Rigby's Peter Pan Will Land at NYC's Theater at Madison Square Garden Nov. 30-Dec. 30

News   Rigby's Peter Pan Will Land at NYC's Theater at Madison Square Garden Nov. 30-Dec. 30 The New York perch for Cathy Rigby in her farewell appearance in Peter Pan will be The Theater at Madison Square Garden, Nov. 30-Dec. 30, according to TheGarden.com and Ticketmaster.

Broadway was announced as a goal when the tour launched in fall 2004, with Tony Award-nominated actress Rigby starring in the Carolyn Leigh-Moose Charlap musical version of the James M. Barrie play. The Theater at MSG isn't Broadway, but it's close. Tickets range $35-$99 in the capacious hall where A Christmas Carol played for several seasons, a few block south of the Times Square theatre district.

The touring revival coincides with the 100th anniversary of the creation of J.M. Barrie's boy who wouldn't grow up. Rigby, a former Olympic champion, was Tony-nominated for her work when a previous tour came to Broadway.

Tiny, nimble and acrobatic, the fiftysomething Rigby earlier announced this would be her last time in the green tights. Her Capt. Hook in the current tour is Howard McGillin, a veteran of Broadway's Anything Goes and The Phantom of the Opera.

The 1954 musical by Carolyn Leigh (lyrics), Moose Charlap (music), J.M. Barrie, Jule Styne (additional music), Betty Comden and Adolph Green (additional lyrics) first starred Mary Martin (who also starred in a popular TV version of the show). A 1979 revival starred Sandy Duncan. In the 1980s and 1990s, however, Rigby was most identified with the role, playing it on tour and on Broadway.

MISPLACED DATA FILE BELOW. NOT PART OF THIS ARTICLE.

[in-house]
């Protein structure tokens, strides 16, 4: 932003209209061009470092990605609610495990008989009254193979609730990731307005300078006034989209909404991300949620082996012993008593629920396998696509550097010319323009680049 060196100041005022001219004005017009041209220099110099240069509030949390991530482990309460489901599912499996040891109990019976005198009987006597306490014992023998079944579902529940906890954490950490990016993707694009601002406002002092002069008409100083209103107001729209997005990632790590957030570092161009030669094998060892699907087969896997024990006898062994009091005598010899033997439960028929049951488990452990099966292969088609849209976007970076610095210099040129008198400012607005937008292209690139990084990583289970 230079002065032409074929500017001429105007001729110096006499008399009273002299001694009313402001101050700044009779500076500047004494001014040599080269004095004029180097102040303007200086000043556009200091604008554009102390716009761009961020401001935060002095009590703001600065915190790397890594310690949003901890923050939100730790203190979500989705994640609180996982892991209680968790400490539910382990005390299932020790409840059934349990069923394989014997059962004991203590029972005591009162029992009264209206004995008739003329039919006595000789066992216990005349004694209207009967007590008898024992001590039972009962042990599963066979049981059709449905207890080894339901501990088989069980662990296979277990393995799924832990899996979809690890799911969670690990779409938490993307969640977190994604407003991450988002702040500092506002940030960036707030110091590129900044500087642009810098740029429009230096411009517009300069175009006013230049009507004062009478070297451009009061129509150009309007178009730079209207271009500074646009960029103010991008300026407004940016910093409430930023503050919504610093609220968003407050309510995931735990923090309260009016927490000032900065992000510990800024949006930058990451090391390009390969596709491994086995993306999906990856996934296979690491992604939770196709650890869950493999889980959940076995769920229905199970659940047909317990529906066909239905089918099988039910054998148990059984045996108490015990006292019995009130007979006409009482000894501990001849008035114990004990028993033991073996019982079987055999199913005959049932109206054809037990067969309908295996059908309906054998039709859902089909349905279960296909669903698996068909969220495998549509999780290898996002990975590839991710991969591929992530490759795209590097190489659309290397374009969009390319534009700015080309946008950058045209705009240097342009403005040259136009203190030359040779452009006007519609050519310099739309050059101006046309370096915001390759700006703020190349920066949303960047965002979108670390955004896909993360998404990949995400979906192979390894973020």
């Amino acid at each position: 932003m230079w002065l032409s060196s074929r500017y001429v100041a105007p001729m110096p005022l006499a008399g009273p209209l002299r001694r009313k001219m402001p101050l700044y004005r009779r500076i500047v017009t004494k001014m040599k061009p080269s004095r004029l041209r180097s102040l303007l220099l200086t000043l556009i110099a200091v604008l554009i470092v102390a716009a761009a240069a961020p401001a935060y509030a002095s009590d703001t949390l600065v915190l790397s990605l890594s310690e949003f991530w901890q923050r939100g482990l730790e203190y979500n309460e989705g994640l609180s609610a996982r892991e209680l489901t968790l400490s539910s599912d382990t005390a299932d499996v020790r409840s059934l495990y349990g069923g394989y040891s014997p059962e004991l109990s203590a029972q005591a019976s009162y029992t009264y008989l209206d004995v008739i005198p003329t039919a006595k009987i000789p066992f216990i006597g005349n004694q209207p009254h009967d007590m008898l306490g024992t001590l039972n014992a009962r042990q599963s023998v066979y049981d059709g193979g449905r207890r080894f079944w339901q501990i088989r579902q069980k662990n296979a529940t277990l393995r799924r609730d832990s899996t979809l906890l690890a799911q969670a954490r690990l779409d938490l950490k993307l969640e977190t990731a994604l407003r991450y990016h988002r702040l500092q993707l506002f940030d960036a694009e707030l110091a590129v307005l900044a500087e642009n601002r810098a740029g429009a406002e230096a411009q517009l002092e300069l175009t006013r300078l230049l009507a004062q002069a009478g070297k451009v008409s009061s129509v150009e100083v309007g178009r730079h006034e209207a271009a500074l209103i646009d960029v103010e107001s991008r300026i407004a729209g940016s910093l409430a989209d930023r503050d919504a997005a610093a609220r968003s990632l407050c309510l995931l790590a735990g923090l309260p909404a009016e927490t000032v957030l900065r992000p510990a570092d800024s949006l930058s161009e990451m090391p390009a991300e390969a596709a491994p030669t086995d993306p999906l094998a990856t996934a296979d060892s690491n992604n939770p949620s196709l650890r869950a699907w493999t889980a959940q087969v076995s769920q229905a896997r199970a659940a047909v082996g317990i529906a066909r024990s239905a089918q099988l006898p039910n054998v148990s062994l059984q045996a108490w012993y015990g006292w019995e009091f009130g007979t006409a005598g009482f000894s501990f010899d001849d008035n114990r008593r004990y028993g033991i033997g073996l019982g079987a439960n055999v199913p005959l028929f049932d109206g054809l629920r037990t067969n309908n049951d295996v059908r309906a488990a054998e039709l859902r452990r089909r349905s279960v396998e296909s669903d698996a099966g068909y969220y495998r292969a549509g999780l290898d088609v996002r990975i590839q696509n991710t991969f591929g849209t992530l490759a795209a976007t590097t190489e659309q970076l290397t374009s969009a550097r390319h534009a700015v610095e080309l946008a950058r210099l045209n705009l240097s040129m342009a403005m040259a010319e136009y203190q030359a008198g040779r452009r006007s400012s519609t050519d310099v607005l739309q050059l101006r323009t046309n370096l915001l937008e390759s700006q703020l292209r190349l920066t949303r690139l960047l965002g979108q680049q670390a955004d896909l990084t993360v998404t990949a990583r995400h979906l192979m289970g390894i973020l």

* Critics have embraced Rigby's athletic work as Peter. The creativity of the production — put together in recent years by McCoy-Rigby Entertainment, La Mirada Theatre, the Nederlanders and other producing partners — has also been well-reviewed. Under the direction of Glenn Casale and choreographer Patti Colombo, scenes from the original Barrie play were added to the McCoy-Rigby staging, some conventions of the original production (like dancing animals) were cut, the Indian number known as "Ugg-a-Wugg" was reinvented as a percussive dance that trimmed out offensive "redskin" references.

For many children, the musical Peter Pan represented a first brush with the magic of musical theatre; the combination of singing, dancing and flying on wires makes the show unforgettable for some children.

For more information, visit www.thegarden.com.